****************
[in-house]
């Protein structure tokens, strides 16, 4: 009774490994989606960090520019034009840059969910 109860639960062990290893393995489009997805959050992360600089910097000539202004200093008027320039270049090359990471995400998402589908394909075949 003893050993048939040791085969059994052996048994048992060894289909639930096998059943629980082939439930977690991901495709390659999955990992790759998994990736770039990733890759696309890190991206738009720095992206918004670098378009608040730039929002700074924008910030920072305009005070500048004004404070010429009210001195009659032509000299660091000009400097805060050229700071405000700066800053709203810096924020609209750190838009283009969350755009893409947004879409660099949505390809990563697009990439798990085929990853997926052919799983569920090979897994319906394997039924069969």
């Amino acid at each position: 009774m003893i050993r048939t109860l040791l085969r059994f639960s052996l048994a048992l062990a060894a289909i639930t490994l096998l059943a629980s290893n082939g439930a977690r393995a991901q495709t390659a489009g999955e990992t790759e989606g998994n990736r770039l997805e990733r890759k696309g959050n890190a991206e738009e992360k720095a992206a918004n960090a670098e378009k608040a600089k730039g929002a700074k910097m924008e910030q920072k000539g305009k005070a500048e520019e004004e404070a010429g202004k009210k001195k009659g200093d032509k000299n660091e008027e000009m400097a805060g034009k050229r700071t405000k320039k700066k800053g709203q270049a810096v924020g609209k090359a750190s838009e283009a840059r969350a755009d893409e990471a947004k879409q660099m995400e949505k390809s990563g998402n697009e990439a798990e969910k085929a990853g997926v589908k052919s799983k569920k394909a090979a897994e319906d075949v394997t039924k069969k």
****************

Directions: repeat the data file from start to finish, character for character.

[in-house]
């Protein structure tokens, strides 16, 4: 009774490994989606960090520019034009840059969910 109860639960062990290893393995489009997805959050992360600089910097000539202004200093008027320039270049090359990471995400998402589908394909075949 003893050993048939040791085969059994052996048994048992060894289909639930096998059943629980082939439930977690991901495709390659999955990992790759998994990736770039990733890759696309890190991206738009720095992206918004670098378009608040730039929002700074924008910030920072305009005070500048004004404070010429009210001195009659032509000299660091000009400097805060050229700071405000700066800053709203810096924020609209750190838009283009969350755009893409947004879409660099949505390809990563697009990439798990085929990853997926052919799983569920090979897994319906394997039924069969």
């Amino acid at each position: 009774m003893i050993r048939t109860l040791l085969r059994f639960s052996l048994a048992l062990a060894a289909i639930t490994l096998l059943a629980s290893n082939g439930a977690r393995a991901q495709t390659a489009g999955e990992t790759e989606g998994n990736r770039l997805e990733r890759k696309g959050n890190a991206e738009e992360k720095a992206a918004n960090a670098e378009k608040a600089k730039g929002a700074k910097m924008e910030q920072k000539g305009k005070a500048e520019e004004e404070a010429g202004k009210k001195k009659g200093d032509k000299n660091e008027e000009m400097a805060g034009k050229r700071t405000k320039k700066k800053g709203q270049a810096v924020g609209k090359a750190s838009e283009a840059r969350a755009d893409e990471a947004k879409q660099m995400e949505k390809s990563g998402n697009e990439a798990e969910k085929a990853g997926v589908k052919s799983k569920k394909a090979a897994e319906d075949v394997t039924k069969k």